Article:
“Bad Santa 2” (2017)
Running Time: 92 minutes
Directed by: Mark Waters
Featuring: Billy Bob Thornton, Tony Cox, Brett Kelly, Kathy Bates, and Christina Hendricks
Marcus: “We’ve got a job. I’m talking millions, this time.”
Willie: “Why are you even out of the joint anyway? You know, they used to sterilize guys like you, to keep the world from becoming some negro Land of Oz.”
Marcus: “Early release, you racist moron fuck!”
When the original “Bad Santa” (2003) was released it was at a time when both star Billy Bob Thornton and director Terry Zwigoff were both critical darlings of the film world. Thornton had made a string well received independent films, but it was Zwigoff who had just directed Scarlett Johansson to her first great performance as Rebecca in the now classic “Ghost World” (2001) who everyone was looking at. The film also featured Thora Birch and Steve Buscemi in very unique roles, Zwigoff was also nominated for an Oscar for his screenplay.
“Bad Santa” was an exercise in bad taste in the best possible way, not only did it feature Thornton in the lead role, but the supporting cast was A+ with Tony Cox, Bernie Mac, John Ritter and Lauren Graham, all adding to the great script by Glenn Ficarra and John Requa who have proved to be a solid writing duo over the intervening years. In 2003 “Bad Santa” was different enough to be extremely successful, it ended up making US$63 million dollars at the US box office as well as much more on DVD when that could happen – talk of a sequel started years ago but there had been no movement on it until last year. It can sometimes speak volumes when very little of the original film makers return for a sequel, in this case only Thornton and Tony Cox have retuned for “Bad Santa 2” (2017).
Set thirteen years after the first film, Willie Soke remains depressed as ever, upset his “happy ending” did not pan out, as he is again addicted to sex and alcohol. After he tries, and fails, to kill himself, he is visited by Thurman “The Kid” Merman, who has just turned 21 and works at a sandwich shop. Thurman delivers to Willie a package containing a good amount of cash, and Willie soon finds out it’s from Marcus, his former partner who has been released from jail after the events 13 years earlier. Marcus, expressing remorse for betraying Willie, tells Willie he has an opportunity in Chicago, a deal that can potentially net them millions, though he is unwilling to disclose the name of his contact. Willie reluctantly agrees, unsuccessfully trying to help Thurman lose his virginity before he leaves for Chicago.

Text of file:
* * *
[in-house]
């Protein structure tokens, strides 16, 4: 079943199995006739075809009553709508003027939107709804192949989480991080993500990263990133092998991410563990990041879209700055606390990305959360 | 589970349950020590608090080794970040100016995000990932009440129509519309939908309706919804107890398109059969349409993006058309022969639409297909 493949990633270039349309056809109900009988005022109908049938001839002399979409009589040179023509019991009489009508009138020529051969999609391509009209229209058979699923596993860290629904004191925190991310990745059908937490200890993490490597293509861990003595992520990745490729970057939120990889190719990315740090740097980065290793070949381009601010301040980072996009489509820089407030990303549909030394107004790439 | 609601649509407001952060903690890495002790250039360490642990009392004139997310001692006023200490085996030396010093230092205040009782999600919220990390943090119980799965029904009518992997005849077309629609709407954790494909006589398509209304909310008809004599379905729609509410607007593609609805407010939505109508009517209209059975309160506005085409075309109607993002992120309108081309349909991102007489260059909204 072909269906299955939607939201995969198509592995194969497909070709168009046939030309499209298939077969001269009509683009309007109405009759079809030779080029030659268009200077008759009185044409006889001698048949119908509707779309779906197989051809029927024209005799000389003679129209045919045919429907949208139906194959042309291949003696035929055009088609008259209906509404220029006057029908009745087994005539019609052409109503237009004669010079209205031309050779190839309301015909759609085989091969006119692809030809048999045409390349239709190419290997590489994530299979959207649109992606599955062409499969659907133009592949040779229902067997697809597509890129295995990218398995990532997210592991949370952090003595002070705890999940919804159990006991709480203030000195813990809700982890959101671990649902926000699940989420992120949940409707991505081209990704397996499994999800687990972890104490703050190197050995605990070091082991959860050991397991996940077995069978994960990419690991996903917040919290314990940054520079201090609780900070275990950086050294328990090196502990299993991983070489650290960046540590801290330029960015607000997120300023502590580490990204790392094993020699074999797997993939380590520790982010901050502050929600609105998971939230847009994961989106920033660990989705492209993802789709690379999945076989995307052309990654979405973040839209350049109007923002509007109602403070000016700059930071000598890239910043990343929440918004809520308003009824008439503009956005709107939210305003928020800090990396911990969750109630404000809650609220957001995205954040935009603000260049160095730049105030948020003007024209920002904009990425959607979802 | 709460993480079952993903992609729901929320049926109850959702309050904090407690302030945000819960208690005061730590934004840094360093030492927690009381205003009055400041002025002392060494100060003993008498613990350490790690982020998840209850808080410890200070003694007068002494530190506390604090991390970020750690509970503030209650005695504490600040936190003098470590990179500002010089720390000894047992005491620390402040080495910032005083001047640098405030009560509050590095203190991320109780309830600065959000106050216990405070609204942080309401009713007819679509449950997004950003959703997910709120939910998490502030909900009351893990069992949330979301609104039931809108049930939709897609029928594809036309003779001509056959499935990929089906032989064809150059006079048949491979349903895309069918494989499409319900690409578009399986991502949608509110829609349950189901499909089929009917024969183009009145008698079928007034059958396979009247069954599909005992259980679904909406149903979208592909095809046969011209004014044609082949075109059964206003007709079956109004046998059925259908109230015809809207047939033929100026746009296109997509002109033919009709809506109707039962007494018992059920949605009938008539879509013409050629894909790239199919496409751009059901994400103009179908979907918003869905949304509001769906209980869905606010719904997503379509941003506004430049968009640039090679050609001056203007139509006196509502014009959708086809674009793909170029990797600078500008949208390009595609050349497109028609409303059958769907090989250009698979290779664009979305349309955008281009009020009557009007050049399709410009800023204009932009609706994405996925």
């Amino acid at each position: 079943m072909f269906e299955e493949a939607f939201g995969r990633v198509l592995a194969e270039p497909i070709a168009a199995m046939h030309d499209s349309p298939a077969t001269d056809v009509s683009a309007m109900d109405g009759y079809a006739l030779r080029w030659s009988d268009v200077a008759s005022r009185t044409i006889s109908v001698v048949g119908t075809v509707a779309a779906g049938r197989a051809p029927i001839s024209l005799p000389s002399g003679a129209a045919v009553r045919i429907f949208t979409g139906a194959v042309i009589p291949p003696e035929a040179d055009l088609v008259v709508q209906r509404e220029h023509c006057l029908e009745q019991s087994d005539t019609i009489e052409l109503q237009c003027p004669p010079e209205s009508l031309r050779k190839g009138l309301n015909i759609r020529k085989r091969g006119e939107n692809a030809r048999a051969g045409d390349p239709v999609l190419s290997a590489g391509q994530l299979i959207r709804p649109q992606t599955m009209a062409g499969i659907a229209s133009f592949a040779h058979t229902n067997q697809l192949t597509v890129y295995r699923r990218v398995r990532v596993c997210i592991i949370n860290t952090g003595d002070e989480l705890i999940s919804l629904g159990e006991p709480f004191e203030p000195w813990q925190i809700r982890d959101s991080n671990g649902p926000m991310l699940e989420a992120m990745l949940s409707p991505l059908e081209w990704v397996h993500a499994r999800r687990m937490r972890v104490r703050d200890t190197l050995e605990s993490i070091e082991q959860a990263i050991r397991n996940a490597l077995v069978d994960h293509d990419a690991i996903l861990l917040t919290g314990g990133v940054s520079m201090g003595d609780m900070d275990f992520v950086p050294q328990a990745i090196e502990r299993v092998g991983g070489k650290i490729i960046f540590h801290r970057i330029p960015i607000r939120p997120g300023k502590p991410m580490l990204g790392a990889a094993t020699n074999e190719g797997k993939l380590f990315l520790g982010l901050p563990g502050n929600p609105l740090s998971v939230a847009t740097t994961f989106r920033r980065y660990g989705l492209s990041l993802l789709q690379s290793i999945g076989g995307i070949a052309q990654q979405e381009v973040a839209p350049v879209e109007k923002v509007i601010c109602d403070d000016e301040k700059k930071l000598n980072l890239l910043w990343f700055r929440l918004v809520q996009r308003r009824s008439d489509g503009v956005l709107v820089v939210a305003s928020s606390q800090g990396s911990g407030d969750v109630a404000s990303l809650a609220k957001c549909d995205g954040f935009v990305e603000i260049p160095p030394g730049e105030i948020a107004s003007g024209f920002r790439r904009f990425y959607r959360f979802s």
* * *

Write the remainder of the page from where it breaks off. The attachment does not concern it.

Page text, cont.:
This sequel directed by Mark Waters who had some independent cinema credibility in his early days, has, for the past decade been making romantic comedies as well as some teen angst film fair, with his last film credit being the cinematic bomb “Vampire Academy” (2014) which was a disaster on most levels and wasted the acting talent of all involved. Waters is here directing from a script by relative newcomers Johnny Rosenthal and Shauna Cross who judging from their work on this film have either never seen the first film or have no idea why the first film worked so well.
Billy Bob Thornton once again playing Santa slob Willie Soke hasn’t moved on much from the first film, and remains a character with little growth, the same goes for Tony Cox playing Marcus Skidmore. It is a real shame because black comedies can sometimes transcend their own reason for being, becoming a comment on social upheaval, at their best they can shine a light against the morale’s of the day, much like the first film achieved. Sadly, “Bad Santa 2” is just a crass excuse for a film with little reason for it being other than the first one was funny and a hit, it really offers nothing new. Unlike its predecessor where thumbing your nose to the PG rated rom coms of the time was seen as anti establishment, this new film is very much an establishment film – just look at Trump sometime, it doesn’t get any more establishment than that.
If you like foul mouthed, gross out comedies then this is for you, the story is seemingly superfluous as can be seen by how often the plot is forgotten, while Thornton takes center stage in every scene he is in – to me the only reason that this was made was that he agreed to be in it. I would say that the cast involved is too good for this film, except Christina Hendricks who seems to say yes to all sorts of R Rated comedies that are all well below her talent level. So, watch if you like but there are far better comedies out there – “Bad Santa” for example.